Beat 3: Pinky on 1st string third fret. Play together with 5th string. Off-beat: Remove Pinky, play 1st string open.
Beat 4: Alternate bass. Off-beat: now SLIDE Ring up to 2nd string fifth fret. This means you've dropped this simple A7 chord, and you're sliding into the Hopkins A lick.

Yass Measure 3 hopkins lick
Measure 4 abd 5
Measure 4:
Beat 1: Now you're in the Hopkins A blues lick. Play 5th and 1st strings together. Your Index is on the 1st string. Off-beat: Play the Ring which is on the 2nd string, fifth fret.
Beat 2: 5th and 1st strings again. Off-beat: place Pinky on 1st string fifth fret, play it.
Beat3: Bass note solo. Off-beat: Remove Pinky and play 1st string with Index (which should still be left on it).
Beat 4: 2nd and 5th strings together (still have Ring on 2nd?).

Measure 5: Now make a D9 chord Sat Nite Shuffle, Come Back Baby)
Beat 1: Just 6th string bass
Beat 2: Alternate bass together with 2nd string third fret. Off-beat: 3rd string. You're already fretting it on the second fret.
Beat 3: 6th and 2nd strings together--notice 2nd string is fretted on 1st fret here. Off- beat: Put finger back on 2nd string third fret.
Beat 4: Alternate bass. Off-beat: third string again.

Measure 6
Measure 6:
Beat 1: Quick ham-mer here from open 2nd string to first fret--all at the same time you're hitting the 6th string bass. Off-beat: 3rd string.
Beat 2: Pluck alternate bass together with OPEN 2nd string. Off-beat: replace the finger on the first fret of the 2nd string.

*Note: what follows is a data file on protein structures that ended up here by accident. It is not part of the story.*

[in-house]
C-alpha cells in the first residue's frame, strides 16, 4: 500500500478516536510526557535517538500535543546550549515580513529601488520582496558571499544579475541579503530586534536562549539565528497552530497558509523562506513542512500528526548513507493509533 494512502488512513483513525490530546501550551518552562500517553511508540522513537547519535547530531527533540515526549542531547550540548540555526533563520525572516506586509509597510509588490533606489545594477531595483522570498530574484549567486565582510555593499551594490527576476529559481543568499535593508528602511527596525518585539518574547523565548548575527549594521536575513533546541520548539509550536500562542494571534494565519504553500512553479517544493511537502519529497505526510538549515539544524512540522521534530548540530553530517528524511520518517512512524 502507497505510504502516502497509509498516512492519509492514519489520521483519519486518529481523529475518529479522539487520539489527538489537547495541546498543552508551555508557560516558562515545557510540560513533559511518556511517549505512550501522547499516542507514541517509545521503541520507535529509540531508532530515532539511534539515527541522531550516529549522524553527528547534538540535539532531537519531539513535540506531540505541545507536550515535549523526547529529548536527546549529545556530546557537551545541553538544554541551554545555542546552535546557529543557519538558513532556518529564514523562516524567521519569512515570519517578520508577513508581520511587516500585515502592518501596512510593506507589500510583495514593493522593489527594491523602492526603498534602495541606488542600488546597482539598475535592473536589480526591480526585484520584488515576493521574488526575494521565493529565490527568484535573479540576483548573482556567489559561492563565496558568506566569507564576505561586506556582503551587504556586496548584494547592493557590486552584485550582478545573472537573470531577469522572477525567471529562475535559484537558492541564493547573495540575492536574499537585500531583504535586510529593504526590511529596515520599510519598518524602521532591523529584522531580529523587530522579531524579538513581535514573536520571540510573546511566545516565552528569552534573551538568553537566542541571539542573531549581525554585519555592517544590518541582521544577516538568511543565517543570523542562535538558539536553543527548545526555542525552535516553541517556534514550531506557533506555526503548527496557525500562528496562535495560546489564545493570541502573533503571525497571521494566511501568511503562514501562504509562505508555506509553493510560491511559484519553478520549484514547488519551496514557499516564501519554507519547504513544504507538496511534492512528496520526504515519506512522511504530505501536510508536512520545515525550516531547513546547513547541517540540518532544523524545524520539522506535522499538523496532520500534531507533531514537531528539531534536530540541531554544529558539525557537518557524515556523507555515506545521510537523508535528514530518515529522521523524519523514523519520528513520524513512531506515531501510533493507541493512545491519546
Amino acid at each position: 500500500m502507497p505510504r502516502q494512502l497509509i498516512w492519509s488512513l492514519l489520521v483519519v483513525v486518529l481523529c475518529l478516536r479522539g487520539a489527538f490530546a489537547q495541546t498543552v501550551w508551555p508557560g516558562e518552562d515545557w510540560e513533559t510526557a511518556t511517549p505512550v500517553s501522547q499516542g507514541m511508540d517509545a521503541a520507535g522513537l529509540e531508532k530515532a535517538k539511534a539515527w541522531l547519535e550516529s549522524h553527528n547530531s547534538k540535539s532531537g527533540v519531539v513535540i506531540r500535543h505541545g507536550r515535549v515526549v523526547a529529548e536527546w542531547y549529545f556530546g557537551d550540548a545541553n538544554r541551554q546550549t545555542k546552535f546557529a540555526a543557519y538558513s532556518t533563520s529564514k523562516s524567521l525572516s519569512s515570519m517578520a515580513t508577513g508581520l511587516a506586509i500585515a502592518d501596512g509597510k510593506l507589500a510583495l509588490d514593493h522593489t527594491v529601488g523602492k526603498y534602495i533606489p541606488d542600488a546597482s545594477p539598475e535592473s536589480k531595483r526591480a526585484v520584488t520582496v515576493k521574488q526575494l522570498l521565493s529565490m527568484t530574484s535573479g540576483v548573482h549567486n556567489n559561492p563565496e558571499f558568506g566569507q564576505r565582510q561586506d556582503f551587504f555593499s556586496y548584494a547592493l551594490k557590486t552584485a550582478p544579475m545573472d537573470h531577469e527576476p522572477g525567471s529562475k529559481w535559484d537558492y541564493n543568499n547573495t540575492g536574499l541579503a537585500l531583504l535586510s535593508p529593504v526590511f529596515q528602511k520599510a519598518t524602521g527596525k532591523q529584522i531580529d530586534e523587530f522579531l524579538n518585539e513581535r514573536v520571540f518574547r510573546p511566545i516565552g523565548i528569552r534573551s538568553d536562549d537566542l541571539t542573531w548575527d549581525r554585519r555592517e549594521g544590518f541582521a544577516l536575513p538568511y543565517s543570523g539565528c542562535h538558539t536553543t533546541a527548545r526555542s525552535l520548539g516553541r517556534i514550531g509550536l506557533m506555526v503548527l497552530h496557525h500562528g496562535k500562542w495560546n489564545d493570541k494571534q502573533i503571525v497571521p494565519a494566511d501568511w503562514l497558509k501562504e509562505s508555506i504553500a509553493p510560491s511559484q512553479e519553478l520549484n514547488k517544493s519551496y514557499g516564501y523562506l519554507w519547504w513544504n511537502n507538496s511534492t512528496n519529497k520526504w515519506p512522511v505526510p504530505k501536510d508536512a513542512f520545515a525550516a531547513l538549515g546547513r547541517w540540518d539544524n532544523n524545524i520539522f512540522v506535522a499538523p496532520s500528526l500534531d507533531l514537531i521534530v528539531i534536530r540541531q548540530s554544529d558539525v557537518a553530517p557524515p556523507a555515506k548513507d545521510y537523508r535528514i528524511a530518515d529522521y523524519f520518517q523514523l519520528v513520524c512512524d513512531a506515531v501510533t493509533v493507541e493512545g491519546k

Beat 3: Bass
Beat 4: Alternate Bass.

Measure 7 and 8
Measure 7: Back to a G here....with some tricks.
Beat 1: 6th and 2nd string together.
Beat 2: Now lift up the chord and fret the 2nd string on the first fret. Play it simultaneously with the 5th string open.
Beat 3: Now lift this and put Index on 5th string, first fret. At same time put Middle on 2nd string second fret. Play 'em.
Beat 4: Play these two strings together again.

Measure 8: Make a D9 again.

Beat 1: Play 2nd string third fret together with the 6th string bass. Off-beat: remove third fret note on 2nd string and play it with the finger that's on the first fret.
Beat 2: Lift the chord off completely and put Ring on the 3rd string third fret. Play this simultaneously with the alternate bass (4th string). Off-beat: Play 2nd string.
Beat 3: Make a G chord. Play 6th and third strings together.
Beat 4: Play G chord's alternate bass.
That's all, brother.

This is not bad at all.

Sort of your reward for learning the other three (tougher) pieces in this chapter.

The chord in the second half of measure 7 is really a G diminished chord. But don't let that worry you--it'll sound good regardless. Just keep playing it.....


Yas Yas Yas

This chapter © 2014 by Andrew D. Polon. All rights reserved.